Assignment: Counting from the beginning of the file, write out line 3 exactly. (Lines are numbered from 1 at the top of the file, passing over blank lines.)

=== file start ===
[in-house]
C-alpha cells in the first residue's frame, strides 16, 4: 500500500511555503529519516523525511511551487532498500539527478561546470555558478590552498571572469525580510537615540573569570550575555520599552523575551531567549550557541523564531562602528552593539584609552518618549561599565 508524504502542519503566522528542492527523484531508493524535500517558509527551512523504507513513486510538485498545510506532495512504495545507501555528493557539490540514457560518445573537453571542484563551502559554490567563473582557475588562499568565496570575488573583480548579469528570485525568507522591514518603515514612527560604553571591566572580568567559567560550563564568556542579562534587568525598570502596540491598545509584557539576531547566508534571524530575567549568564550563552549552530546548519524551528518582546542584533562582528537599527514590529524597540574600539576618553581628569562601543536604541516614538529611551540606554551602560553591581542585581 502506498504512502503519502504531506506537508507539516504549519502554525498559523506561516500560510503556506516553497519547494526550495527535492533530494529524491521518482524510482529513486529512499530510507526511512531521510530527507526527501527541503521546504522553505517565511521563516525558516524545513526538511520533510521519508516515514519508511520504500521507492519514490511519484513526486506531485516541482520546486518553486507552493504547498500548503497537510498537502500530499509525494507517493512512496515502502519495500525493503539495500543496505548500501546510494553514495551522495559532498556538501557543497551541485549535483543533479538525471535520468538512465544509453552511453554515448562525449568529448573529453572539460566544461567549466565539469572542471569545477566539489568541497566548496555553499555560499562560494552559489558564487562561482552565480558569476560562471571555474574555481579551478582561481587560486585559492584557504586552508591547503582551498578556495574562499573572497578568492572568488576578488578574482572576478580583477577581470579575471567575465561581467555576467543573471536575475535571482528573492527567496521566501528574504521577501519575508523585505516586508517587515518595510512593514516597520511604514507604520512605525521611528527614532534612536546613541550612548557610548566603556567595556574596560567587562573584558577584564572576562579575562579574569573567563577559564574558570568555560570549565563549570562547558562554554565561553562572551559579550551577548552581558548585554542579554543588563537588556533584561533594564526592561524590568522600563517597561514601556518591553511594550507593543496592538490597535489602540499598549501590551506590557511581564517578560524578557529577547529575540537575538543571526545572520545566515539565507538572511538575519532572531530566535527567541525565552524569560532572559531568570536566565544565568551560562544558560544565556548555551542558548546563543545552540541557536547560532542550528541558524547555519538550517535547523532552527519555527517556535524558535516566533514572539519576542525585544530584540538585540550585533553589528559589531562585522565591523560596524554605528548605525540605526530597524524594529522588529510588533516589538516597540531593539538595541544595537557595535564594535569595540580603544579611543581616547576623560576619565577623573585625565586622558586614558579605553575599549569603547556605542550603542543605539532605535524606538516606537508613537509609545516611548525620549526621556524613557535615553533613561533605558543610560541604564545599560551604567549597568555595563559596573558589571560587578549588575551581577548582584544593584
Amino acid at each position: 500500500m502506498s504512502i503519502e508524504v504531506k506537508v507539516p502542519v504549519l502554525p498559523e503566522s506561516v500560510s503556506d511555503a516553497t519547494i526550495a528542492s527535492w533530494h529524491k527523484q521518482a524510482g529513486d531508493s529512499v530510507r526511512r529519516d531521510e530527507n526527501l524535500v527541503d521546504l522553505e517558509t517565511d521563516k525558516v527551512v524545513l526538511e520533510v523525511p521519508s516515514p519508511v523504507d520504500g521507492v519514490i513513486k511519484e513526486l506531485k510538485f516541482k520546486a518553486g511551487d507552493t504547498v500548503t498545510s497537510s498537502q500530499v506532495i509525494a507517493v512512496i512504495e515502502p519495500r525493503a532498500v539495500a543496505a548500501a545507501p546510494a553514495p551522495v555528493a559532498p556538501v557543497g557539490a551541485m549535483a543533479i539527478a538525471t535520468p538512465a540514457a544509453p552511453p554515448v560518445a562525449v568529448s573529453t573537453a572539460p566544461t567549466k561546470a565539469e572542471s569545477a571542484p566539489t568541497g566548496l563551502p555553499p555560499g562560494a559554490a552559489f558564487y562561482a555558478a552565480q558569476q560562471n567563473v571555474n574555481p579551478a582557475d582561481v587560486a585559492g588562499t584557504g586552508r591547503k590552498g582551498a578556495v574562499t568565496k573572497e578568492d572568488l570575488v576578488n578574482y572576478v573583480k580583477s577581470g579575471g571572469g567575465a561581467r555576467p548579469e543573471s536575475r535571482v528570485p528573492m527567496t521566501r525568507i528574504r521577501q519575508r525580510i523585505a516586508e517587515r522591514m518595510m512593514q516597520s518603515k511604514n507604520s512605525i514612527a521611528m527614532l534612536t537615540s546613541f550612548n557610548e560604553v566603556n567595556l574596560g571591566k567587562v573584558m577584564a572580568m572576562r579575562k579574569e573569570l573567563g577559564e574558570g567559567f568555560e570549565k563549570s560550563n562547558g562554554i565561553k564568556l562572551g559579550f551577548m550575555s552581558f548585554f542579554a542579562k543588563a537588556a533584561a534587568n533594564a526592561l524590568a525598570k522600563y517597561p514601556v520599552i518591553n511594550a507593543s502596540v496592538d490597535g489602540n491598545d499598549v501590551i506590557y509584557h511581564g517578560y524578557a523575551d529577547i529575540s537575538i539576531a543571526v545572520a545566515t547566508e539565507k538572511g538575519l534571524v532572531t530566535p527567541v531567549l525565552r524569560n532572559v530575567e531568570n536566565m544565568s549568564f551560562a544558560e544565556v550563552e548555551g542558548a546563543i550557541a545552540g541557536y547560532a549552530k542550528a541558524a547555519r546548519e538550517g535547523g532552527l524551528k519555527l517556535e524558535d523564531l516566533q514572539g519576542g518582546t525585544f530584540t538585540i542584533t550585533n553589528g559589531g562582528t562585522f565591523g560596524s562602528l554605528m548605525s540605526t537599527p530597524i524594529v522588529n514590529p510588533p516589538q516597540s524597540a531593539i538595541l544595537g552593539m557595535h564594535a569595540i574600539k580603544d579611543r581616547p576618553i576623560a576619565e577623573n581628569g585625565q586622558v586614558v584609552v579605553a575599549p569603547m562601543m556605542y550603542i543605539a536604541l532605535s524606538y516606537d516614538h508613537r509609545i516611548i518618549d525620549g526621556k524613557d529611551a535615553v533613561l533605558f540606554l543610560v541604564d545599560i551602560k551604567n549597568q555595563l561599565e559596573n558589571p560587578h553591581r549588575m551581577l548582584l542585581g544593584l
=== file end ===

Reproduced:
Amino acid at each position: 500500500m502506498s504512502i503519502e508524504v504531506k506537508v507539516p502542519v504549519l502554525p498559523e503566522s506561516v500560510s503556506d511555503a516553497t519547494i526550495a528542492s527535492w533530494h529524491k527523484q521518482a524510482g529513486d531508493s529512499v530510507r526511512r529519516d531521510e530527507n526527501l524535500v527541503d521546504l522553505e517558509t517565511d521563516k525558516v527551512v524545513l526538511e520533510v523525511p521519508s516515514p519508511v523504507d520504500g521507492v519514490i513513486k511519484e513526486l506531485k510538485f516541482k520546486a518553486g511551487d507552493t504547498v500548503t498545510s497537510s498537502q500530499v506532495i509525494a507517493v512512496i512504495e515502502p519495500r525493503a532498500v539495500a543496505a548500501a545507501p546510494a553514495p551522495v555528493a559532498p556538501v557543497g557539490a551541485m549535483a543533479i539527478a538525471t535520468p538512465a540514457a544509453p552511453p554515448v560518445a562525449v568529448s573529453t573537453a572539460p566544461t567549466k561546470a565539469e572542471s569545477a571542484p566539489t568541497g566548496l563551502p555553499p555560499g562560494a559554490a552559489f558564487y562561482a555558478a552565480q558569476q560562471n567563473v571555474n574555481p579551478a582557475d582561481v587560486a585559492g588562499t584557504g586552508r591547503k590552498g582551498a578556495v574562499t568565496k573572497e578568492d572568488l570575488v576578488n578574482y572576478v573583480k580583477s577581470g579575471g571572469g567575465a561581467r555576467p548579469e543573471s536575475r535571482v528570485p528573492m527567496t521566501r525568507i528574504r521577501q519575508r525580510i523585505a516586508e517587515r522591514m518595510m512593514q516597520s518603515k511604514n507604520s512605525i514612527a521611528m527614532l534612536t537615540s546613541f550612548n557610548e560604553v566603556n567595556l574596560g571591566k567587562v573584558m577584564a572580568m572576562r579575562k579574569e573569570l573567563g577559564e574558570g567559567f568555560e570549565k563549570s560550563n562547558g562554554i565561553k564568556l562572551g559579550f551577548m550575555s552581558f548585554f542579554a542579562k543588563a537588556a533584561a534587568n533594564a526592561l524590568a525598570k522600563y517597561p514601556v520599552i518591553n511594550a507593543s502596540v496592538d490597535g489602540n491598545d499598549v501590551i506590557y509584557h511581564g517578560y524578557a523575551d529577547i529575540s537575538i539576531a543571526v545572520a545566515t547566508e539565507k538572511g538575519l534571524v532572531t530566535p527567541v531567549l525565552r524569560n532572559v530575567e531568570n536566565m544565568s549568564f551560562a544558560e544565556v550563552e548555551g542558548a546563543i550557541a545552540g541557536y547560532a549552530k542550528a541558524a547555519r546548519e538550517g535547523g532552527l524551528k519555527l517556535e524558535d523564531l516566533q514572539g519576542g518582546t525585544f530584540t538585540i542584533t550585533n553589528g559589531g562582528t562585522f565591523g560596524s562602528l554605528m548605525s540605526t537599527p530597524i524594529v522588529n514590529p510588533p516589538q516597540s524597540a531593539i538595541l544595537g552593539m557595535h564594535a569595540i574600539k580603544d579611543r581616547p576618553i576623560a576619565e577623573n581628569g585625565q586622558v586614558v584609552v579605553a575599549p569603547m562601543m556605542y550603542i543605539a536604541l532605535s524606538y516606537d516614538h508613537r509609545i516611548i518618549d525620549g526621556k524613557d529611551a535615553v533613561l533605558f540606554l543610560v541604564d545599560i551602560k551604567n549597568q555595563l561599565e559596573n558589571p560587578h553591581r549588575m551581577l548582584l542585581g544593584l